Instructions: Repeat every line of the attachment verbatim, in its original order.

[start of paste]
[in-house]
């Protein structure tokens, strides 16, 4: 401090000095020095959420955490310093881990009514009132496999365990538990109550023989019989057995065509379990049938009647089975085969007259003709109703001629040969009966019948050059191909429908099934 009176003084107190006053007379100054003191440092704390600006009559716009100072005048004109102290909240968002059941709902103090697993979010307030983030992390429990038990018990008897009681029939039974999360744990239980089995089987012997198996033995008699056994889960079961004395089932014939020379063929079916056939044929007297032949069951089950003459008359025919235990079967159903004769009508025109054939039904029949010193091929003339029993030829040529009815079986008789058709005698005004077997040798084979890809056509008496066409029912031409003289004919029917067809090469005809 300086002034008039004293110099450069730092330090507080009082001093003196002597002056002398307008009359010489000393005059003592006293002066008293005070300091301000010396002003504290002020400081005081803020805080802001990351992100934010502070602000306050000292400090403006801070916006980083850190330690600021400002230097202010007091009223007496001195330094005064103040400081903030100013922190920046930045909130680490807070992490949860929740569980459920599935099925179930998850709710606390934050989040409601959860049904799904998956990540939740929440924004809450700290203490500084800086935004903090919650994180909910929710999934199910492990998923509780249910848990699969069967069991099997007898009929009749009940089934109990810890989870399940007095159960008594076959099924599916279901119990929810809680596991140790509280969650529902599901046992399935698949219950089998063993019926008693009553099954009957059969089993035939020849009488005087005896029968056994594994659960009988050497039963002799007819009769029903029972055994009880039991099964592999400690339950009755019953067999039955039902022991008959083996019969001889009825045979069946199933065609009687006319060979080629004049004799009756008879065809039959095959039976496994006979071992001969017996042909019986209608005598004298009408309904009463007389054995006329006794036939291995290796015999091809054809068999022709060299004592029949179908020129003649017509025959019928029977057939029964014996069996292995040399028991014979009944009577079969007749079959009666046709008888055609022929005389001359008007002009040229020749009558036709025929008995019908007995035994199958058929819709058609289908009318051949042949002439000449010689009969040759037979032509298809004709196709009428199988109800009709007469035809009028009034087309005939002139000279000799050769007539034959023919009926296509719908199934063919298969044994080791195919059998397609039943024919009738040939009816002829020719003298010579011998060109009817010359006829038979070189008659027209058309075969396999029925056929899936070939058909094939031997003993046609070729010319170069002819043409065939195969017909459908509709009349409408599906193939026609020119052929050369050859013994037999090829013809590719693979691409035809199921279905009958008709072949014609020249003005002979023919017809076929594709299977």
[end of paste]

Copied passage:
[in-house]
């Protein structure tokens, strides 16, 4: 401090000095020095959420955490310093881990009514009132496999365990538990109550023989019989057995065509379990049938009647089975085969007259003709109703001629040969009966019948050059191909429908099934 009176003084107190006053007379100054003191440092704390600006009559716009100072005048004109102290909240968002059941709902103090697993979010307030983030992390429990038990018990008897009681029939039974999360744990239980089995089987012997198996033995008699056994889960079961004395089932014939020379063929079916056939044929007297032949069951089950003459008359025919235990079967159903004769009508025109054939039904029949010193091929003339029993030829040529009815079986008789058709005698005004077997040798084979890809056509008496066409029912031409003289004919029917067809090469005809 300086002034008039004293110099450069730092330090507080009082001093003196002597002056002398307008009359010489000393005059003592006293002066008293005070300091301000010396002003504290002020400081005081803020805080802001990351992100934010502070602000306050000292400090403006801070916006980083850190330690600021400002230097202010007091009223007496001195330094005064103040400081903030100013922190920046930045909130680490807070992490949860929740569980459920599935099925179930998850709710606390934050989040409601959860049904799904998956990540939740929440924004809450700290203490500084800086935004903090919650994180909910929710999934199910492990998923509780249910848990699969069967069991099997007898009929009749009940089934109990810890989870399940007095159960008594076959099924599916279901119990929810809680596991140790509280969650529902599901046992399935698949219950089998063993019926008693009553099954009957059969089993035939020849009488005087005896029968056994594994659960009988050497039963002799007819009769029903029972055994009880039991099964592999400690339950009755019953067999039955039902022991008959083996019969001889009825045979069946199933065609009687006319060979080629004049004799009756008879065809039959095959039976496994006979071992001969017996042909019986209608005598004298009408309904009463007389054995006329006794036939291995290796015999091809054809068999022709060299004592029949179908020129003649017509025959019928029977057939029964014996069996292995040399028991014979009944009577079969007749079959009666046709008888055609022929005389001359008007002009040229020749009558036709025929008995019908007995035994199958058929819709058609289908009318051949042949002439000449010689009969040759037979032509298809004709196709009428199988109800009709007469035809009028009034087309005939002139000279000799050769007539034959023919009926296509719908199934063919298969044994080791195919059998397609039943024919009738040939009816002829020719003298010579011998060109009817010359006829038979070189008659027209058309075969396999029925056929899936070939058909094939031997003993046609070729010319170069002819043409065939195969017909459908509709009349409408599906193939026609020119052929050369050859013994037999090829013809590719693979691409035809199921279905009958008709072949014609020249003005002979023919017809076929594709299977």